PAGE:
Platform for Eastern Andalusia

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Location of Eastern Andalusia in Spain.

The Platform for Eastern Andalusia (Spanish: Plataforma por Andalucía Oriental – P.A.O.) is a Spanish organization with regionalist character, set up juridically as an association, created from a civic initiative in the provinces of Jaén, Granada and Almería, with the objective of forming an autonomous community including these three provinces.


The Platform for Eastern Andalusia is opposed to the unitary andalusianism by Blas Infante, which defends the administrative unity of whole Andalusia. This platform defends the effective autonomic decentralization and rejects the centralism of Andalusian Autonomous Government. It also rejects every form of new centralisms.[1] This platform defends the conservation and promotion of the tradition and culture of the provinces of Jaén, Granada and Almería, that according with the members of this platform, have been ignored due to the cultural colonisation imposed from Seville. It supports the plurality of ideologies, without being defined into any position of the political spectrum.[2]

History of the regionalist movement of Eastern Andalusia[edit]

19th century[edit]

In 1873, during the First Spanish Republic, a draft of Constitution was drawn up, which defined Spain as a Federal Republic, made up by seventeen states with legislative, executive and judicial power. The first article of this draft says:

Componen la Nación Española los Estados de Andalucía Alta, Andalucía Baja, Aragón, Asturias, Baleares, Canarias, Castilla la Nueva, Castilla la Vieja, Cataluña, Cuba, Extremadura, Galicia, Murcia, Navarra, Puerto Rico, Valencia, Regiones Vascongadas. (The Spanish nation is composed by the States of High Andalusia, Low Andalusia, Aragon, Asturias, Balearic Ilands, Canary Ilands, New Castile, Old Castile, Catalonia, Cuba, Extremadura, Galicia, Murcia, Navarre, Puerto Rico, Valencia, Basque Country)[3]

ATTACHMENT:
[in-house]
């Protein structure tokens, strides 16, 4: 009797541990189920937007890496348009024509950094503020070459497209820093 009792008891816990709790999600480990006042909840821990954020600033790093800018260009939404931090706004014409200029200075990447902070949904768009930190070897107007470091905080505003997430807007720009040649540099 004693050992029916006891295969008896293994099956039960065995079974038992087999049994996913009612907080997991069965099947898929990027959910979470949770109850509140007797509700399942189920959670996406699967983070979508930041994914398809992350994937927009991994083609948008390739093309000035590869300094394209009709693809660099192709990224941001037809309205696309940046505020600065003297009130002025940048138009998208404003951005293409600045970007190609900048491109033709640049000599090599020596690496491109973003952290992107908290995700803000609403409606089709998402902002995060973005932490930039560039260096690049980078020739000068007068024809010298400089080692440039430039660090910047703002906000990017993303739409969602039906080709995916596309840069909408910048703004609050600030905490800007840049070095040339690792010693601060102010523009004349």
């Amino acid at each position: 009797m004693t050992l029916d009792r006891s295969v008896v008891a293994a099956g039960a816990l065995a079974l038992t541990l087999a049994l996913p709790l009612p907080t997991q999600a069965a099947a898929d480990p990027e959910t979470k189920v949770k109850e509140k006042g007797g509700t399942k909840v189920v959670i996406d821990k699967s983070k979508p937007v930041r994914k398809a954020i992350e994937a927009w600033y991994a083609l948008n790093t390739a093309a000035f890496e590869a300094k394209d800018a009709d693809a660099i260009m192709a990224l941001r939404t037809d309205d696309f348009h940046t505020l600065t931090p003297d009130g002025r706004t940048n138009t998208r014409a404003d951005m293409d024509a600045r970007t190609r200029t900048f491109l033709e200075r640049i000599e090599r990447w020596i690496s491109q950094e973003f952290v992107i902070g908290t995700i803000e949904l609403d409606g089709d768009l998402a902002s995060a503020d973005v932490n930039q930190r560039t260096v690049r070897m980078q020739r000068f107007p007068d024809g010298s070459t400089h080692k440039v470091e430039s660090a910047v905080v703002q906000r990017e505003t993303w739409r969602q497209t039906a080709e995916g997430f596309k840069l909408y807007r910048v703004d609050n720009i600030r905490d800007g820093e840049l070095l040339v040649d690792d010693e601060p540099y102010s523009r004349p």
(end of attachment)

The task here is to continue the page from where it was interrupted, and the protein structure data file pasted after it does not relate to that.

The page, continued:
In the latter years of the 19th century, with an ideology of liberalism latent among the regionalism of Granada, the jurist and journalist Paco Seco de Lucena and Juan Echevarría kept alive the idea of political community of Eastern Andalusia during the Restoration. They achieved the meeting of the Regionalist Assembly on 16 May 1897 in the city hall of Granada, where important conferences and debates were offered in educated circles. Paco Seco de Lucena offered a conference titled "The Regionalism" on 6 January 1898 in the Chamber of Commerce of Granada and he concluded that this one was the most guessed right way of giving solution to the local needs, in view of the approximation of the political management to the problems.[4]

In 1898, the Spanish writer and diplomat Ángel Ganivet declared:

yo, que soy andaluz, declaro que Andalucía políticamente no es nada, y que al formarse las regiones habría que reconocer dos Andalucías: la alta y la baja; el mismo Pi y Margall, en Las Nacionalidades, las admite. (I, that I am Andalusian, declare that Andalusia politically is nothing, and that on the regions having been formed there would be necessary to recognize two Andalusias: the High and the Low; the same Pi y Margall, in Las Nacionalidades, admits them).[5]